The problem with ‘Relevance Score’

Have you ever prepared a Facebook ad campaign and were pretty sure it was going to do well? The target audience was defined, the creatives looked good, and the copy clearly communicated your value proposition.

But shortly after launching it, Facebook’s algorithm determines that your ads’ relevance score is a 2 or a 3 out of 10. Now what?

Frantically, you consider ways to improve your relevance score: Should you adjust the copy? Maybe the creatives are too bold? Or too boring? Perhaps try different placements or another ad type?

Turns out you’re optimizing for the wrong metric

When you’re starting a campaign, you don’t have significant amounts of useful data coming in (e.g. for conversion rates or CPAs). Especially during a campaign’s learning stage, costs, click through rates, and cost per actions should be taken with a grain of salt.

CPAs vary during learning stage

In comparison, the relevance score is determined after an ad receives 500 impressions, which is why many marketers like to use it as a leading indicator for performance.

The problem is that the relevance score is a poor proxy because it doesn’t measure what you think it does.

Even Facebook’s own definition of the metric is misleading:

Facebook's relevance score definition

Here’s the problem according to a source within Facebook: your ad’s relevance score is ranked relative to other advertisers targeting the same audience.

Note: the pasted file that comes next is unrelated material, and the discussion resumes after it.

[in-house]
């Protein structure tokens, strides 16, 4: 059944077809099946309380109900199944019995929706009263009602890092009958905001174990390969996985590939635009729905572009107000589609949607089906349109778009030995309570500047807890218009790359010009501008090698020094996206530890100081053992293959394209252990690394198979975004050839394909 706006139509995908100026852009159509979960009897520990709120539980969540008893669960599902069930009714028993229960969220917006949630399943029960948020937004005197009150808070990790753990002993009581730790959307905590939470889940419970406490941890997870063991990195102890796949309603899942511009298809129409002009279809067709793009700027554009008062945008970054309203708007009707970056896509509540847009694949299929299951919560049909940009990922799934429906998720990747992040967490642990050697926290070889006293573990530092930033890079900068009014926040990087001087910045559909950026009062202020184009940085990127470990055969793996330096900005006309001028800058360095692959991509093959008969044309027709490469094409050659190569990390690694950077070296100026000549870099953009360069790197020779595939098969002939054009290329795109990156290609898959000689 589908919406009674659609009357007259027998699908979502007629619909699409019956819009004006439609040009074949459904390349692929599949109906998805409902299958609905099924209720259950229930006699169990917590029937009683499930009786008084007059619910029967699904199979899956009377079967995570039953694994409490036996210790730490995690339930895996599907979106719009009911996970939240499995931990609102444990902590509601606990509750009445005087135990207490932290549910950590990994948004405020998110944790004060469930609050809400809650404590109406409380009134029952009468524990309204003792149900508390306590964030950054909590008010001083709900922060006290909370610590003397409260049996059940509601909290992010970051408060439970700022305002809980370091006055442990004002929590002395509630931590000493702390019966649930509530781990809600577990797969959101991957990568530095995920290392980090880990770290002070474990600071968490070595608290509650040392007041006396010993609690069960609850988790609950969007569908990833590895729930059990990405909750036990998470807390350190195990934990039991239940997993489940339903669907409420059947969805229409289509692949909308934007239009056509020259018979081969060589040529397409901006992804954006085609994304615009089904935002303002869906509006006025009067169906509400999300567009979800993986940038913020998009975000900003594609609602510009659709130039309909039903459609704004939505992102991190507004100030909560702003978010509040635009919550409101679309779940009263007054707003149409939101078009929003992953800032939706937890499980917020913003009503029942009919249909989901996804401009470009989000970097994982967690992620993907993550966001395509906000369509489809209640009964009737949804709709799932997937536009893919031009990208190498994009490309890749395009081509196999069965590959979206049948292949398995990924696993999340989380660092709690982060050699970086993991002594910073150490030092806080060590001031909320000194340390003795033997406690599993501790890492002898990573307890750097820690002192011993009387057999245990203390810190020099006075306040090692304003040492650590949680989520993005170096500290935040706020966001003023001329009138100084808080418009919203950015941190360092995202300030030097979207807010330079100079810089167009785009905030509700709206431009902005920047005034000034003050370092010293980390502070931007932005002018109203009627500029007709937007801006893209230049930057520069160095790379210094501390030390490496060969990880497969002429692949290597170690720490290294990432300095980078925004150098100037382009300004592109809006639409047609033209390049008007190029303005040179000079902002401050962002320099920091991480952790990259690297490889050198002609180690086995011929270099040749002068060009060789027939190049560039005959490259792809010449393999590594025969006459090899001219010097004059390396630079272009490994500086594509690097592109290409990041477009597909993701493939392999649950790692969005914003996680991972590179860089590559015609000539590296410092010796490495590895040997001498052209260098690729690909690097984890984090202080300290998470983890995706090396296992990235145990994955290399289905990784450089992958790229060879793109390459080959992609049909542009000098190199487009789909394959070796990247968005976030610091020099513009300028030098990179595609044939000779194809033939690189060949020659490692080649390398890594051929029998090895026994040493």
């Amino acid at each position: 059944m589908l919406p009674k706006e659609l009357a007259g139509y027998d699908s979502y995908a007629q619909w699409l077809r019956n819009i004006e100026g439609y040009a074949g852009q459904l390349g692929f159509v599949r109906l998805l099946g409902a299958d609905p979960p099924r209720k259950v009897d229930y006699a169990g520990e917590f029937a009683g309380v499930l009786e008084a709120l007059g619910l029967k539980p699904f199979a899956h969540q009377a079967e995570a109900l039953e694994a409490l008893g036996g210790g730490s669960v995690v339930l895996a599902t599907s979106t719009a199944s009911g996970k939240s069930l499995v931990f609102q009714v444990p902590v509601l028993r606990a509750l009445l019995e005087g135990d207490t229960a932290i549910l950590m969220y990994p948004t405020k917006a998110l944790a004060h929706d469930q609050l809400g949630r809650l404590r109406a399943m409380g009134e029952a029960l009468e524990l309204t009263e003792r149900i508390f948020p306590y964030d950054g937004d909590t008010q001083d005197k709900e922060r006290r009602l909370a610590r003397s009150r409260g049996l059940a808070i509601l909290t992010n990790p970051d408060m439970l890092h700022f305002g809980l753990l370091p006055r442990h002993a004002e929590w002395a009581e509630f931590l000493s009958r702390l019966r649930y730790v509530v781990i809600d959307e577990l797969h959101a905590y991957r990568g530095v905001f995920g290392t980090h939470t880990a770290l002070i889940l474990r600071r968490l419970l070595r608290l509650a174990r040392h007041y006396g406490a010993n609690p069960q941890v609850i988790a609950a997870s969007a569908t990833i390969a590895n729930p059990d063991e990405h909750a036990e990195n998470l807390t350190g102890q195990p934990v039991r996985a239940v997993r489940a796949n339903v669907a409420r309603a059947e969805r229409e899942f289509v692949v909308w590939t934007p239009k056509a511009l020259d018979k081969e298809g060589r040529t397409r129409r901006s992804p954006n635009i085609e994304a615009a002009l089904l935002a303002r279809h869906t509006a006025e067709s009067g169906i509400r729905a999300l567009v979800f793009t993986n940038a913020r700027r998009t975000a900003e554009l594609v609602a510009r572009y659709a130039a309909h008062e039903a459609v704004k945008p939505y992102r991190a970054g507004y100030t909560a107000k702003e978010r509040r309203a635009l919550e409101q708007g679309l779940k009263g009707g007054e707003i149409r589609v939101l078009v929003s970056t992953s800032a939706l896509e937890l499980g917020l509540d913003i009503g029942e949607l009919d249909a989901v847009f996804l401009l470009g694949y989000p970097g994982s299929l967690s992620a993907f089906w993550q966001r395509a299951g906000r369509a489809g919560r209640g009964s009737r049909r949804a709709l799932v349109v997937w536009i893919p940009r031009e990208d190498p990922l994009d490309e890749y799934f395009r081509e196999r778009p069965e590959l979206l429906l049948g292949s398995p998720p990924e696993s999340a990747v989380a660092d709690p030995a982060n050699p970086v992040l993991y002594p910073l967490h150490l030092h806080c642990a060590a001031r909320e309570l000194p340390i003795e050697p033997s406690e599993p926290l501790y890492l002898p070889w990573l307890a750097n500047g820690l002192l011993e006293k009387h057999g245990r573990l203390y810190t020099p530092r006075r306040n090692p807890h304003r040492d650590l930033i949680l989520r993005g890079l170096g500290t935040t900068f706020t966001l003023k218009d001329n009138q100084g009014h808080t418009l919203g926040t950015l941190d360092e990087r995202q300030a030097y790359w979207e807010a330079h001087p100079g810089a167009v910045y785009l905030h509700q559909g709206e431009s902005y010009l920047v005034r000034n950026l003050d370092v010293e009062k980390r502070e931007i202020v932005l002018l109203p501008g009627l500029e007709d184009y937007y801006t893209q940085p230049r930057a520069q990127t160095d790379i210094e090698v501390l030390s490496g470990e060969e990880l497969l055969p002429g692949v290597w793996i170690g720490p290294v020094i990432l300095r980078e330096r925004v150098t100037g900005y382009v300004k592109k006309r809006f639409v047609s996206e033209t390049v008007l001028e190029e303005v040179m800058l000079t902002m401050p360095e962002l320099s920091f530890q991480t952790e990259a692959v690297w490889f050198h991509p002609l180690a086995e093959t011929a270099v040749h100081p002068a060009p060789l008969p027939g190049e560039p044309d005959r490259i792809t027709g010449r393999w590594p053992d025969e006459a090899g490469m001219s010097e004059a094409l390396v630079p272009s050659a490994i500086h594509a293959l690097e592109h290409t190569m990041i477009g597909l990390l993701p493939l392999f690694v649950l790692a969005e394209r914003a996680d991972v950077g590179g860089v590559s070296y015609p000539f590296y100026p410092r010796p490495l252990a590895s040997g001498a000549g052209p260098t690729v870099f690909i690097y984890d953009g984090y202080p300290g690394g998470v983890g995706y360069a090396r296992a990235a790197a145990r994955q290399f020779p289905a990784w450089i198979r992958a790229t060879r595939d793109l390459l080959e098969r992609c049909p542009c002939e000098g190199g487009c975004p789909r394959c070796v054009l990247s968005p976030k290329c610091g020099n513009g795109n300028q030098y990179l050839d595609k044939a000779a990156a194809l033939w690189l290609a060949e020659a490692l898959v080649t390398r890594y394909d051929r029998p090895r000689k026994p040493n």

“Relevance score aggregates various ad quality and relevance factors to give you an idea of how relevant your ads are to the people in your target audience compared to other ads targeting that same audience.”

So you’re not actually finding out how relevant your ad is to your audience.

Instead, your relevance score is a ranking against other companies (not even business competitors), who offer varying products or services, but happen to target the same audience.

Facebook even advises against trying to improve your relevance score:

“We recommend not focusing too much on raising your relevance score. Raising it is not directly tied to improved performance. Instead, we recommend using it to get a sense of your ad’s relevance, and then focusing on improving your targeting and creative. […] we don’t recommend making changes just to raise your relevance score.”

Two simplified scenarios that highlight the problem

Scenario A: Your (amazing) ad is up against another company who is offering free ice cream to the same target audience as you.

While I don’t know your business, I’m going to assume it’s not as attractive as free ice cream…

What will happen is that more people engage with the ice cream ad and convert on the website, indicating to Facebook that the ad was highly relevant.

In turn, because your ad won’t drive the same level of engagement, Facebook deems it less relevant and assigns a lower relevancy score.

Scenario B: Unfortunately, another ad you created is mediocre at best.

Unbeknownst to you, the other companies targeting the same audience have terrible ads that are even less engaging.

The result? Even though your ad isn’t engaging, it receives a high quality score because it still does better than the other companies.

If you then increase your ad spend as a result of this false positive, you’ll end up burning money.

The better alternative – positive and negative feedback

Fortunately, there are two metrics you can look at that provide a much better indicator of relevance: positive and negative feedback.

Positive feedback

Facebook Positive Feedback Description

Negative feedback

Facebook Negative Feedback Description